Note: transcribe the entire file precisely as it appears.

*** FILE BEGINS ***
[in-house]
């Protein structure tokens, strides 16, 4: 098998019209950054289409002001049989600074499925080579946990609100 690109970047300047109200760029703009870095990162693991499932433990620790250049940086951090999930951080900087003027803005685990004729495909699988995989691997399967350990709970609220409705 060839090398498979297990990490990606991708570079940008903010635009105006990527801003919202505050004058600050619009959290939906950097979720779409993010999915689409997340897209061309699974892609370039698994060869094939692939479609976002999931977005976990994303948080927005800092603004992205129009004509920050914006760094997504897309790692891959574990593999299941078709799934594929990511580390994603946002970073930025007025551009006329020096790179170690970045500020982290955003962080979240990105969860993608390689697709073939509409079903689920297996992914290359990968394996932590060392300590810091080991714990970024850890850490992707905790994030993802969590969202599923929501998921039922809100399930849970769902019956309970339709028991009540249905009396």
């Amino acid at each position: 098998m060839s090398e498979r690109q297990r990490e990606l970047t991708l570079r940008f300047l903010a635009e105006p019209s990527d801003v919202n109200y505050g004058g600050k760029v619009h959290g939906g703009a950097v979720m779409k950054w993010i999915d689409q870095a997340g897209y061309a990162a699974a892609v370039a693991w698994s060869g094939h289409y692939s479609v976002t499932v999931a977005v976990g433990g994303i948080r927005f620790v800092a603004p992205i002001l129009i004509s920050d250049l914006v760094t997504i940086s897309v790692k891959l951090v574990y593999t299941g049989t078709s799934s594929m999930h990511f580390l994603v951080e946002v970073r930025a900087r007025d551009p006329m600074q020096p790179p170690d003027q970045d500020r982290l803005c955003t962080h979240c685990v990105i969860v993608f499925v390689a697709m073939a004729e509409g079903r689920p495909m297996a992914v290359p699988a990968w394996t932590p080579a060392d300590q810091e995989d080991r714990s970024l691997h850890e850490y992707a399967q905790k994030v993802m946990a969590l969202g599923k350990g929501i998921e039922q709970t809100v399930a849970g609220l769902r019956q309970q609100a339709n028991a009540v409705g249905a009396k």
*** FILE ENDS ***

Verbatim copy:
[in-house]
């Protein structure tokens, strides 16, 4: 098998019209950054289409002001049989600074499925080579946990609100 690109970047300047109200760029703009870095990162693991499932433990620790250049940086951090999930951080900087003027803005685990004729495909699988995989691997399967350990709970609220409705 060839090398498979297990990490990606991708570079940008903010635009105006990527801003919202505050004058600050619009959290939906950097979720779409993010999915689409997340897209061309699974892609370039698994060869094939692939479609976002999931977005976990994303948080927005800092603004992205129009004509920050914006760094997504897309790692891959574990593999299941078709799934594929990511580390994603946002970073930025007025551009006329020096790179170690970045500020982290955003962080979240990105969860993608390689697709073939509409079903689920297996992914290359990968394996932590060392300590810091080991714990970024850890850490992707905790994030993802969590969202599923929501998921039922809100399930849970769902019956309970339709028991009540249905009396």
């Amino acid at each position: 098998m060839s090398e498979r690109q297990r990490e990606l970047t991708l570079r940008f300047l903010a635009e105006p019209s990527d801003v919202n109200y505050g004058g600050k760029v619009h959290g939906g703009a950097v979720m779409k950054w993010i999915d689409q870095a997340g897209y061309a990162a699974a892609v370039a693991w698994s060869g094939h289409y692939s479609v976002t499932v999931a977005v976990g433990g994303i948080r927005f620790v800092a603004p992205i002001l129009i004509s920050d250049l914006v760094t997504i940086s897309v790692k891959l951090v574990y593999t299941g049989t078709s799934s594929m999930h990511f580390l994603v951080e946002v970073r930025a900087r007025d551009p006329m600074q020096p790179p170690d003027q970045d500020r982290l803005c955003t962080h979240c685990v990105i969860v993608f499925v390689a697709m073939a004729e509409g079903r689920p495909m297996a992914v290359p699988a990968w394996t932590p080579a060392d300590q810091e995989d080991r714990s970024l691997h850890e850490y992707a399967q905790k994030v993802m946990a969590l969202g599923k350990g929501i998921e039922q709970t809100v399930a849970g609220l769902r019956q309970q609100a339709n028991a009540v409705g249905a009396k």